In response to Rep. Todd Akin's (R-Mo.) inflammatory comment on Sunday that "legitimate rape" victims rarely get pregnant and therefore do not need abortions, Mitt Romney's campaign said that he and running mate Paul Ryan support abortion rights for rape victims.
"Governor Romney and Congressman Ryan disagree with Mr. Akin’s statement, and a Romney-Ryan administration would not oppose abortion in instances of rape," Andrea Saul, a Romney spokesperson, told The Huffington Post.
While Saul's statement is consistent with Romney's position on abortion, it's a clear departure from Ryan's position, which is that abortion should only be legal in cases where the life of the mother is at risk. Ryan sponsored a fetal personhood bill, which would effectively criminalize abortion and some forms of birth control without exceptions for rape victims.
“I’m as pro-life as a person gets,” he told the Weekly Standard in 2010. “You’re not going to have a truce.”
Ryan also cosponsored the "No Taxpayer Funding for Abortion Act" with Akin in 2011. The GOP tried to narrow the definition of rape as it related to abortions with the measure. Only in instances of "forcible rape," the bill specified, would a woman be eligible to have her abortion covered under insurance.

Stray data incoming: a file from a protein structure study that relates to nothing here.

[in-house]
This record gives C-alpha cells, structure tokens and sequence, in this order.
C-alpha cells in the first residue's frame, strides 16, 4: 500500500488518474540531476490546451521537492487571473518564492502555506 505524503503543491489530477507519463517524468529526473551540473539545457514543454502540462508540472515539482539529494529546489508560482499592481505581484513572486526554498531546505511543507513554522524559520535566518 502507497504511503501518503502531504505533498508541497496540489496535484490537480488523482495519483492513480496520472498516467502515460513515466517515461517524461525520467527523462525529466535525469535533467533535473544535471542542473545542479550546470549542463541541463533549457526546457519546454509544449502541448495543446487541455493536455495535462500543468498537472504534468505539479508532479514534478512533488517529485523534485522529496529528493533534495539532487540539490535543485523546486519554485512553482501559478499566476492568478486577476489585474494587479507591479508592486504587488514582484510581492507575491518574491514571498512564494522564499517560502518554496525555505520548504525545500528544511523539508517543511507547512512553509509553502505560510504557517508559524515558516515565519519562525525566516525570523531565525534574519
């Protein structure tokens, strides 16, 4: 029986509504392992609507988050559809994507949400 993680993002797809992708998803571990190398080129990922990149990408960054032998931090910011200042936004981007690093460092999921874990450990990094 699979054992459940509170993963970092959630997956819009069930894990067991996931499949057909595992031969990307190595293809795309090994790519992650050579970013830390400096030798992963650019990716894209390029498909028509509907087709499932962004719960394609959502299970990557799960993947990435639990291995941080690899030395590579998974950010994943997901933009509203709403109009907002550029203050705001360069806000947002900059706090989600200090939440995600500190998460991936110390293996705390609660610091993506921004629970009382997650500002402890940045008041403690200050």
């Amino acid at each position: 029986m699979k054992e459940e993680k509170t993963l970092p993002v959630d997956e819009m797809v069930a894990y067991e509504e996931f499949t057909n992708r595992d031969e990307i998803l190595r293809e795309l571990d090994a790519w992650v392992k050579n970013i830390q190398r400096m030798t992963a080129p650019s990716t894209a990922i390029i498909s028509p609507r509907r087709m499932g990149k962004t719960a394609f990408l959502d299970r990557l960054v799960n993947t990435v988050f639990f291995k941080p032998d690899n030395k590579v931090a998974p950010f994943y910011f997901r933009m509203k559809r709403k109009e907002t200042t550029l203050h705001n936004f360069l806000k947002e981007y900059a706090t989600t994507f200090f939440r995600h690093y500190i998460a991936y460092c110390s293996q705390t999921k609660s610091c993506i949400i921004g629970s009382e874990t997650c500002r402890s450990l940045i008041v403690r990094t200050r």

The sentiment behind the notorious attempt to redefine rape was echoed in Akin's comment on Sunday.
"From what I understand from doctors, that's really rare," Akin said of pregnancy resulting from rape. "If it's a legitimate rape, the female body has ways to try to shut that whole thing down. But let's assume maybe that didn't work or something. I think there should be some punishment, but the punishment ought to be on the rapist."
UPDATE: The Obama campaign had previously accused Paul Ryan of opposing all forms of abortion. Politifact ruled that statement half true, noting that Ryan made exceptions for cases in which the mother's life was at risk. But the fact checking website did concede that Obama was correct in stating that Ryan supported a ban on abortions "even in cases of rape or incest."
CORRECTION: In the update to this post, it previously stated that according to Politifact, Ryan supported exceptions to an abortion ban for the "health" of the mother. The website suggests that he more narrowly supports an exception for the life of the mother.
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99 Problems (JAY-Z)
Eric Fehrnstrom, senior campaign adviser for Mitt Romney, <a href="http://thinkprogress.org/politics/2012/06/03/494238/fehrnstrom-shiny-objects-women/" target="_hplink">said on Sunday</a> that issues pertaining to women's reproductive rights, such as abortion and birth control, were "shiny objects" meant to distract voters from the real issues. "Mitt Romney is pro-life," he told ABC's George Stephanopoulos. "He'll govern as a pro-life president, but you're going to see the Democrats use all sorts of shiny objects to distract people's attention from the Obama performance on the economy. This is not a social issue election."